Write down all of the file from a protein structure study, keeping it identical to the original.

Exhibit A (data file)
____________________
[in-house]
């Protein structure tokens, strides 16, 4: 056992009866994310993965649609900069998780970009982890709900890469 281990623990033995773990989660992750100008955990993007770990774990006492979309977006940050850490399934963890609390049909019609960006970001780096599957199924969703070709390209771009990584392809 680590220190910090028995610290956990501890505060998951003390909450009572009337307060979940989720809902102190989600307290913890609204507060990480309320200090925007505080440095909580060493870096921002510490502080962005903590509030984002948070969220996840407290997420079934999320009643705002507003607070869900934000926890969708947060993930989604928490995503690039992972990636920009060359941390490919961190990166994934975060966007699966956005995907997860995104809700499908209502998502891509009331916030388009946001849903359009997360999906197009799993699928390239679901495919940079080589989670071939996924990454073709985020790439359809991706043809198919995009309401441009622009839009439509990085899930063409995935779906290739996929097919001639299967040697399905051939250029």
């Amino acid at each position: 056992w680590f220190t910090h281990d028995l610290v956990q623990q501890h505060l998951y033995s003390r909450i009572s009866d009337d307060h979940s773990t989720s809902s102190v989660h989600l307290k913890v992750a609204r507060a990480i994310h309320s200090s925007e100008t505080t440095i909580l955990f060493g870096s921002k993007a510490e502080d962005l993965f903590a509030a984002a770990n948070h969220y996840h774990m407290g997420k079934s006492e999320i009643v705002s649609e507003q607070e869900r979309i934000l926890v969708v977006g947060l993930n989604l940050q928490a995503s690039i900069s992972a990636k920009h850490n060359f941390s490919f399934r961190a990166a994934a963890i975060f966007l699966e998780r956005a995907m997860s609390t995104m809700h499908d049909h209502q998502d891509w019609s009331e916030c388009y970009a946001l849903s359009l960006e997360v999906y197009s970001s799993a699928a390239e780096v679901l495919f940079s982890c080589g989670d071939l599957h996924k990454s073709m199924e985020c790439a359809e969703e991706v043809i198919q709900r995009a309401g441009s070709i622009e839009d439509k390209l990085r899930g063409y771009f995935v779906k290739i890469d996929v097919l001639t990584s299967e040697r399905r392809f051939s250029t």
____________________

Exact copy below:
[in-house]
């Protein structure tokens, strides 16, 4: 056992009866994310993965649609900069998780970009982890709900890469 281990623990033995773990989660992750100008955990993007770990774990006492979309977006940050850490399934963890609390049909019609960006970001780096599957199924969703070709390209771009990584392809 680590220190910090028995610290956990501890505060998951003390909450009572009337307060979940989720809902102190989600307290913890609204507060990480309320200090925007505080440095909580060493870096921002510490502080962005903590509030984002948070969220996840407290997420079934999320009643705002507003607070869900934000926890969708947060993930989604928490995503690039992972990636920009060359941390490919961190990166994934975060966007699966956005995907997860995104809700499908209502998502891509009331916030388009946001849903359009997360999906197009799993699928390239679901495919940079080589989670071939996924990454073709985020790439359809991706043809198919995009309401441009622009839009439509990085899930063409995935779906290739996929097919001639299967040697399905051939250029």
């Amino acid at each position: 056992w680590f220190t910090h281990d028995l610290v956990q623990q501890h505060l998951y033995s003390r909450i009572s009866d009337d307060h979940s773990t989720s809902s102190v989660h989600l307290k913890v992750a609204r507060a990480i994310h309320s200090s925007e100008t505080t440095i909580l955990f060493g870096s921002k993007a510490e502080d962005l993965f903590a509030a984002a770990n948070h969220y996840h774990m407290g997420k079934s006492e999320i009643v705002s649609e507003q607070e869900r979309i934000l926890v969708v977006g947060l993930n989604l940050q928490a995503s690039i900069s992972a990636k920009h850490n060359f941390s490919f399934r961190a990166a994934a963890i975060f966007l699966e998780r956005a995907m997860s609390t995104m809700h499908d049909h209502q998502d891509w019609s009331e916030c388009y970009a946001l849903s359009l960006e997360v999906y197009s970001s799993a699928a390239e780096v679901l495919f940079s982890c080589g989670d071939l599957h996924k990454s073709m199924e985020c790439a359809e969703e991706v043809i198919q709900r995009a309401g441009s070709i622009e839009d439509k390209l990085r899930g063409y771009f995935v779906k290739i890469d996929v097919l001639t990584s299967e040697r399905r392809f051939s250029t």